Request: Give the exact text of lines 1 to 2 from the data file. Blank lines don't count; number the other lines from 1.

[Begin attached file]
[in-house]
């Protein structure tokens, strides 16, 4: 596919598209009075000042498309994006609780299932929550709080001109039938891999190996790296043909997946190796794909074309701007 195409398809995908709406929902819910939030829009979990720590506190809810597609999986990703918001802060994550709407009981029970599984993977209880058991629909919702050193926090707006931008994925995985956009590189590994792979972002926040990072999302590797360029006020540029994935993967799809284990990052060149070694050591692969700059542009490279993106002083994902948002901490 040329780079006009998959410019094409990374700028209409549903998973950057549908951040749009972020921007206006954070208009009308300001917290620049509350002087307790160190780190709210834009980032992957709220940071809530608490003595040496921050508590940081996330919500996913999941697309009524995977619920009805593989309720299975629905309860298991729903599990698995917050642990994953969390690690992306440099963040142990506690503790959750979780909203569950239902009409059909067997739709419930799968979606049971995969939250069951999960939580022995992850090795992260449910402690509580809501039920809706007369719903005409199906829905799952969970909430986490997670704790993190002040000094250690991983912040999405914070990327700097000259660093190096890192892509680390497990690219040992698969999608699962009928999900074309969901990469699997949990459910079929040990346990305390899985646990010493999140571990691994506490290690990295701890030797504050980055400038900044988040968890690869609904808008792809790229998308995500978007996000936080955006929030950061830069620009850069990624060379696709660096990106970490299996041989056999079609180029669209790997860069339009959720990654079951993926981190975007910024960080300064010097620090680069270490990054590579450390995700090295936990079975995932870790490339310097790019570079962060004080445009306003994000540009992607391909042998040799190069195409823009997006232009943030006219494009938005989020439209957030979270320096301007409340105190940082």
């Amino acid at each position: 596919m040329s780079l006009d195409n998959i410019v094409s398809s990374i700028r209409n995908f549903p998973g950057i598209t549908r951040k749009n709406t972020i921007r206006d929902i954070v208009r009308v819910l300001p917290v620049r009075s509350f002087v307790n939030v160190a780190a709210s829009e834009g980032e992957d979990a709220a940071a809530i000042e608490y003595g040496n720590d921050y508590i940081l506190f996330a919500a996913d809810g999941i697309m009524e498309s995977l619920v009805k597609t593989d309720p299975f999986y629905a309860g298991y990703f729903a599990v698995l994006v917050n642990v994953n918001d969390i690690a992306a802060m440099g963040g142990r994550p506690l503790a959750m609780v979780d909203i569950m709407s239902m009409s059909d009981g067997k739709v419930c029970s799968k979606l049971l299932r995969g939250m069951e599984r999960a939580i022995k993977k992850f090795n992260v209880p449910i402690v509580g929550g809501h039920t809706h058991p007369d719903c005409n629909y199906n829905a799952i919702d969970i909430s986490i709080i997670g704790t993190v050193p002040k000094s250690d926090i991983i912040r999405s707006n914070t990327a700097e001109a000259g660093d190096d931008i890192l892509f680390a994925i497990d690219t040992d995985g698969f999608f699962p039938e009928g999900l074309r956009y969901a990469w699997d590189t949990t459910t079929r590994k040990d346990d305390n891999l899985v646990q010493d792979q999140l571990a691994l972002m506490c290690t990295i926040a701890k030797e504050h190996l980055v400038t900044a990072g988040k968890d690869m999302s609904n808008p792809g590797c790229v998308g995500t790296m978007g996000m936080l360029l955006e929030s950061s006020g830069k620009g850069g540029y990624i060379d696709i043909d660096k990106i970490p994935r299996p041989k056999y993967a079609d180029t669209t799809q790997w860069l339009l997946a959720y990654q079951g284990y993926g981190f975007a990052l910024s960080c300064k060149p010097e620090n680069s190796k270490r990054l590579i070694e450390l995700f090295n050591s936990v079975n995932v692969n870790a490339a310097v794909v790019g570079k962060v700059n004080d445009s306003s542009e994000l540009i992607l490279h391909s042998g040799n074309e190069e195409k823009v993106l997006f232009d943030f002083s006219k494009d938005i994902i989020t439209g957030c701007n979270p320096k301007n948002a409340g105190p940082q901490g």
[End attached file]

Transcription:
[in-house]
């Protein structure tokens, strides 16, 4: 596919598209009075000042498309994006609780299932929550709080001109039938891999190996790296043909997946190796794909074309701007 195409398809995908709406929902819910939030829009979990720590506190809810597609999986990703918001802060994550709407009981029970599984993977209880058991629909919702050193926090707006931008994925995985956009590189590994792979972002926040990072999302590797360029006020540029994935993967799809284990990052060149070694050591692969700059542009490279993106002083994902948002901490 040329780079006009998959410019094409990374700028209409549903998973950057549908951040749009972020921007206006954070208009009308300001917290620049509350002087307790160190780190709210834009980032992957709220940071809530608490003595040496921050508590940081996330919500996913999941697309009524995977619920009805593989309720299975629905309860298991729903599990698995917050642990994953969390690690992306440099963040142990506690503790959750979780909203569950239902009409059909067997739709419930799968979606049971995969939250069951999960939580022995992850090795992260449910402690509580809501039920809706007369719903005409199906829905799952969970909430986490997670704790993190002040000094250690991983912040999405914070990327700097000259660093190096890192892509680390497990690219040992698969999608699962009928999900074309969901990469699997949990459910079929040990346990305390899985646990010493999140571990691994506490290690990295701890030797504050980055400038900044988040968890690869609904808008792809790229998308995500978007996000936080955006929030950061830069620009850069990624060379696709660096990106970490299996041989056999079609180029669209790997860069339009959720990654079951993926981190975007910024960080300064010097620090680069270490990054590579450390995700090295936990079975995932870790490339310097790019570079962060004080445009306003994000540009992607391909042998040799190069195409823009997006232009943030006219494009938005989020439209957030979270320096301007409340105190940082």